July 1, 2011 at 6:00 am
“Take one pretty one and one with a brown split.”
Those were the standing directions last year from our pick-your-own CSA regarding kohlrabi, the eastern Mediterranean cabbage cousin.
Our CSA had a ton of these — they weren’t as popular as other non-”sputnik vegetables,” but grew pretty well, even if some of them did look even funkier than how they are supposed to look.
When it came with what to do with them, I had little to go on. Kohlrabi is not something I encountered until post-college when a farming co-worker brought one to work for us to try.
“It’s good!” she promised. “Kind of radish-y … well, not really.”
Kohlrabi actually can be substituted for radishes, according to Lois Burpee’s Gardener’s Companion and Cookbook, which offers several suggestions, including grating it for cole slaw.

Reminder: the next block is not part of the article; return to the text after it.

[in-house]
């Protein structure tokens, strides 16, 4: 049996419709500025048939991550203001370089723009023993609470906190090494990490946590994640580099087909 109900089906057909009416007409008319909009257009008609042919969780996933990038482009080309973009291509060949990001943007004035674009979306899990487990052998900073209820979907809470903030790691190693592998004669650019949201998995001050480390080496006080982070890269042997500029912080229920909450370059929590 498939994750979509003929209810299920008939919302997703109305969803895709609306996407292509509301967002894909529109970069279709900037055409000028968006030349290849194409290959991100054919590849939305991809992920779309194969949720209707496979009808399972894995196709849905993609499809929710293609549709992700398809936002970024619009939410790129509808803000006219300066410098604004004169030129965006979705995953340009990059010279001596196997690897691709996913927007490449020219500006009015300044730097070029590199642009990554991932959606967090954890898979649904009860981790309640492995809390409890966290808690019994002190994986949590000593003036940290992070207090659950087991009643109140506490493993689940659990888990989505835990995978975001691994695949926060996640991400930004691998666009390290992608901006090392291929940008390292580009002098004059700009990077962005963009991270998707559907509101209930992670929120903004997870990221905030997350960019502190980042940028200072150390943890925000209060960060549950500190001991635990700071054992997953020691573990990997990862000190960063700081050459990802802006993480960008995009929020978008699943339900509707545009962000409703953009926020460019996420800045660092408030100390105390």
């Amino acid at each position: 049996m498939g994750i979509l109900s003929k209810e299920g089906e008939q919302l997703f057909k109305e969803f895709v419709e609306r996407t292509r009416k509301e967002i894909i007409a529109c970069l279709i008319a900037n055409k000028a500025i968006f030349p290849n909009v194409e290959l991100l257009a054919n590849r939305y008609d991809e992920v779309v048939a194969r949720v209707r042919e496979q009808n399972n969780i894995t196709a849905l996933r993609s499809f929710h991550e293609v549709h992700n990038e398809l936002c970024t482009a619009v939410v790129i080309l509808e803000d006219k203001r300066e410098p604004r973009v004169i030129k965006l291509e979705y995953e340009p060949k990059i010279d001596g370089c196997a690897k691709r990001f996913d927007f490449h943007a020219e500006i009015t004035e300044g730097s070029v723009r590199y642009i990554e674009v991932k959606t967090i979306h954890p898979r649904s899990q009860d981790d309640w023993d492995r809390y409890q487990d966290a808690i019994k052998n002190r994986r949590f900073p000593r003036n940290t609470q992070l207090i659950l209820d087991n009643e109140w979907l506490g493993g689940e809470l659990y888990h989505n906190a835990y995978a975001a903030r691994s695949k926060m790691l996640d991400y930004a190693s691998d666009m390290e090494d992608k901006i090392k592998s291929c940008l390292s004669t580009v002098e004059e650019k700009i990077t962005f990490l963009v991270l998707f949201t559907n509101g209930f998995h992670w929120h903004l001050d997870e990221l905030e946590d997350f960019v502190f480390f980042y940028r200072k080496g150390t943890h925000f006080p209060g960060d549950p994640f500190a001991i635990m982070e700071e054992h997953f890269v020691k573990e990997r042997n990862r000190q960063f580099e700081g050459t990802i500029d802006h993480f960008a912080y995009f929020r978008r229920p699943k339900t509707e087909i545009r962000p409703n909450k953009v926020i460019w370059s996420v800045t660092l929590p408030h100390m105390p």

The greens are totally edible. They reportedly stand in well for basil in pesto (and who isn’t all for pesto sooner in the season?)
Our friendly CSA farmer promised good results in stir-fry (you can even turn it into “kohlrabi bamboo shoots”) but I was excited to try it pure, unaffected by the flavors of neighboring broccoli or shitake mushrooms.
Kohlrabi goes well in salads or can even be marinated, but for this experiment with kohlrabi I went for something everyone loves: chips.
By slicing kohlrabi thinly and then putting the slices in lightly salted water for a few hours in the refrigerator, you get a crispy snack. Good with hummus. Not so much with cashew butter.
Kohlrabi usually show up in the spring, and in many climates pop up again in the fall. If you are a CSA member, you might see quite a few. They are a less common find at farmer’s markets, where unfortunately, “the sputnik vegetable” just hasn’t really taken off yet. (Sputnik … taken off … get it?!)
But you can get even more kohlrabi recipes from Prairieland Community Supported Agriculture.
So give these weird dudes a chance. I mean, someone had to be the first person to really get behind pineapples, right?